4.8 Driver safety

4.8.1 Introduction

One of the major challenges in the design of streets is the apparent conflict between driver safety and the benefits of providing roadside trees. In fact early traffic engineering publications often promoted the use of trees in enhancing roadway design. In 1949, Neale suggested that ‘trees have undoubtedly saved many lives and prevented many accidents in intangible ways’ and noted that well-spaced trees could improve driver comfort by providing protection from sun and wind, helping keep drivers alert, and reducing cross-glare (Neale, 1949).Others such as Ziegler have also noted the benefits of trees and landscaping in terms of providing shade, windbreaks, visual buffers and physical protection for pedestrians from run-off-the-road vehicles (Zeigler, 1986).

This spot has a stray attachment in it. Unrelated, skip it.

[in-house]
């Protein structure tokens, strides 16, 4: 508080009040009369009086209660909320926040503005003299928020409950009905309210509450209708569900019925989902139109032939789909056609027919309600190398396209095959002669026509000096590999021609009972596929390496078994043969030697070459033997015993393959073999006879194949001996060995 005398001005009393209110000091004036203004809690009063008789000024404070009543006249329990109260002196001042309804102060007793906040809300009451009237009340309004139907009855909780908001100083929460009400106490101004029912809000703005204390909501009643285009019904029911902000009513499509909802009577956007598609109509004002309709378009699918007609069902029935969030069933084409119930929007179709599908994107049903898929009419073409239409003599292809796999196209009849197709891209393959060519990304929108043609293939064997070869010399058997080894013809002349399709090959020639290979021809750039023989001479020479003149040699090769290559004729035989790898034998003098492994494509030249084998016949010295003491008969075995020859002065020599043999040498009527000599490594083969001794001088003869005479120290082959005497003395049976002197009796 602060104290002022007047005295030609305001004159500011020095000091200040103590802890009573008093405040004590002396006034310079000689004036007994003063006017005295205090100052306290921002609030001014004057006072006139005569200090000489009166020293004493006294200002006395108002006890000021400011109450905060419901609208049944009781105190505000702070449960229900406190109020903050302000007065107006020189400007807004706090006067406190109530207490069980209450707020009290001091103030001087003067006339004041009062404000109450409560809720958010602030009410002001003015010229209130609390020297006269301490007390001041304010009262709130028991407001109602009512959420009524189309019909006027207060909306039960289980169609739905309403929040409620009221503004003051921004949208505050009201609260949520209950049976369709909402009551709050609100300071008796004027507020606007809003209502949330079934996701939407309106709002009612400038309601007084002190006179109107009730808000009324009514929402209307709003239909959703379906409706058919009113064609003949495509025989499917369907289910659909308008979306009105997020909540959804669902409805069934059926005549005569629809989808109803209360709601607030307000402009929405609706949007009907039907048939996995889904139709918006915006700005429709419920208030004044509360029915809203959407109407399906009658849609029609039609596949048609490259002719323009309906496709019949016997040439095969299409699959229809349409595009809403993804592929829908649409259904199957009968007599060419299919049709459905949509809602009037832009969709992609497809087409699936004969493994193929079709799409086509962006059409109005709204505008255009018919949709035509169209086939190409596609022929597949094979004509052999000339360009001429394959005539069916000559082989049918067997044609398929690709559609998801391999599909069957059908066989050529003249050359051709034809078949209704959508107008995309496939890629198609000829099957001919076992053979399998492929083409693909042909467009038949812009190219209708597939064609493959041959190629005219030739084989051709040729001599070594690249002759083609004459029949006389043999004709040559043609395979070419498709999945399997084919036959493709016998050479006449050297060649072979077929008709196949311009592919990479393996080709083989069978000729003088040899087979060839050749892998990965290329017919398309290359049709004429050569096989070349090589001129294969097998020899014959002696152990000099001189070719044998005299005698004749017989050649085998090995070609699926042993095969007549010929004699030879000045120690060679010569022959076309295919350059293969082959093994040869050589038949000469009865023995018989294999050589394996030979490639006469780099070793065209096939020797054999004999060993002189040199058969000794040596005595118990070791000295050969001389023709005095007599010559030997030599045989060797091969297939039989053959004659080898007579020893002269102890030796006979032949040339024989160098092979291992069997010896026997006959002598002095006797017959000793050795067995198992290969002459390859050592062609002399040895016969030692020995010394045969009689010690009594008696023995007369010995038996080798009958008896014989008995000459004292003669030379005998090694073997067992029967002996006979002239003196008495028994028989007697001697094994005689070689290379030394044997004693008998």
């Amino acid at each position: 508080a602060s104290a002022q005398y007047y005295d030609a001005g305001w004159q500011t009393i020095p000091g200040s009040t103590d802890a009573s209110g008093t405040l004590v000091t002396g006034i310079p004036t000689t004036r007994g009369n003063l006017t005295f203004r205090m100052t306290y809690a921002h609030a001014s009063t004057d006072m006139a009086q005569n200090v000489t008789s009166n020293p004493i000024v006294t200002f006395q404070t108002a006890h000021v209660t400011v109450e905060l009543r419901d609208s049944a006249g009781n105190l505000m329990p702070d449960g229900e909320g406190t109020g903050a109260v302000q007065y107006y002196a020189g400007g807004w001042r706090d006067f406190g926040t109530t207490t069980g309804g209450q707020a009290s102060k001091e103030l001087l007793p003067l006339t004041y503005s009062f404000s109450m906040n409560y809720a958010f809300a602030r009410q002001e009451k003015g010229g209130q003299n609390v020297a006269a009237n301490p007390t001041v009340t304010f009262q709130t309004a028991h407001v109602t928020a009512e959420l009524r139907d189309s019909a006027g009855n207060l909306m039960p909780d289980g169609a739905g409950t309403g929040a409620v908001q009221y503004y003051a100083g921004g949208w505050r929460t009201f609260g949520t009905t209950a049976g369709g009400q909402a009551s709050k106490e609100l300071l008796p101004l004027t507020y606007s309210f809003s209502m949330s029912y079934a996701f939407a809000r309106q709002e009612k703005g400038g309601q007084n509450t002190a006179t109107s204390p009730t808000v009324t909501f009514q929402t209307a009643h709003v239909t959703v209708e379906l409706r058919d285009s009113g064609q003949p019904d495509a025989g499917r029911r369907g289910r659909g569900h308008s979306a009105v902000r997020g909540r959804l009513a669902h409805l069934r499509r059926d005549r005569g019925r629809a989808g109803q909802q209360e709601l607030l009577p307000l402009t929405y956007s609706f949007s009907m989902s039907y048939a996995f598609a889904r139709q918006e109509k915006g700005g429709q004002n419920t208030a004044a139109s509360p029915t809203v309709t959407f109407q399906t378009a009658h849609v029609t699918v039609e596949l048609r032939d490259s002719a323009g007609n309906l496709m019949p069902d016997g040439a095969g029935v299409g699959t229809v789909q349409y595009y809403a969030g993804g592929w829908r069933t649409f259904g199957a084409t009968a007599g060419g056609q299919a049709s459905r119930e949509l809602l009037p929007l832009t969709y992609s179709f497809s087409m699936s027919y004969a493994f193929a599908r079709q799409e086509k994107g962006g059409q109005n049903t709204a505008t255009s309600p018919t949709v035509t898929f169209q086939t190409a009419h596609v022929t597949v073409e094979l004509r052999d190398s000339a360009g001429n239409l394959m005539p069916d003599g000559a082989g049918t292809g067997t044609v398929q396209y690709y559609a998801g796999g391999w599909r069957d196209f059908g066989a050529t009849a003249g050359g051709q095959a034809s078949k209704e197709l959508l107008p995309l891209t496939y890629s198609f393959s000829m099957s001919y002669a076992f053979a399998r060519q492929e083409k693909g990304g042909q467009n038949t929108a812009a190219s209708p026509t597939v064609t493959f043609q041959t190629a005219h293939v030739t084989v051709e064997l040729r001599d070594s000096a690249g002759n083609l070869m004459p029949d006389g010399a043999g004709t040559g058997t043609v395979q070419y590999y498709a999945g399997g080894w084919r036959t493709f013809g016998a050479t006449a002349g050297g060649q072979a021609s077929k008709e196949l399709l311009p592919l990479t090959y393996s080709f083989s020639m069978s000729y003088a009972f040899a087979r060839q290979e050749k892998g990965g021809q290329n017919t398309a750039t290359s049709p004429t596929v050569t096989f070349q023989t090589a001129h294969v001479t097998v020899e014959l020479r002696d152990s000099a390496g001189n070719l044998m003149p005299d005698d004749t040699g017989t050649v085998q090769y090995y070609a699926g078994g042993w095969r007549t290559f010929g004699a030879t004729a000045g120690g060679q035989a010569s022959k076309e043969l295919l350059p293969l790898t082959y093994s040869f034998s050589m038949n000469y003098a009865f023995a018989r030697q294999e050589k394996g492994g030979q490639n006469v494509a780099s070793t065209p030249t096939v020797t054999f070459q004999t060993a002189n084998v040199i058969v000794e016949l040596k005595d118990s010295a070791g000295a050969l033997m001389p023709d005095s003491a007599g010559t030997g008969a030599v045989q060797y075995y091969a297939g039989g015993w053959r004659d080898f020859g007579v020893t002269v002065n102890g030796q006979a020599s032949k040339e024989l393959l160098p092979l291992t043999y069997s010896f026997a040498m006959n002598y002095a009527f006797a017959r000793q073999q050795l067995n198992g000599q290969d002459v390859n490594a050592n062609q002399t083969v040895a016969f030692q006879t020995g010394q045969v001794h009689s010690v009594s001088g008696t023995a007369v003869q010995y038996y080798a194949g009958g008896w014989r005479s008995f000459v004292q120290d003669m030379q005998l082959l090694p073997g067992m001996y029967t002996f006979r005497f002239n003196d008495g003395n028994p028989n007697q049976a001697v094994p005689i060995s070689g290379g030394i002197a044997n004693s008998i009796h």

More recent transportation research and policy making, however, tends to connect roadside trees with an increased probability of road crashes, and an increased accident severity. In many areas traffic authorities have severely restricted roadside tree planting by enforcing ‘clear zones’ (areas of roadside are to be kept free of rigid objects such as trees above a specified trunk diameter). It is now recognised, however, that street trees can provide a wide range of benefits to street users (including enhanced comfort and walkability) which leads to increased levels of physical activity and psychological well-being. In additionthe recent focus on sustainability and climate change has emphasized the Green Infrastructure benefits of trees and roadside landscaping. It is evident that there is a need for a more balanced approach to street design, with consideration of social and environmental responsibility, as well as responsibility for user safety. Recent research has revisited the assumption that roadside trees should be eliminated for safety reasons.Research into the impacts of roadside design elements(such as trees) on driver safety tends to be grouped into two main categories (Macdonald and Supawanich, 2008).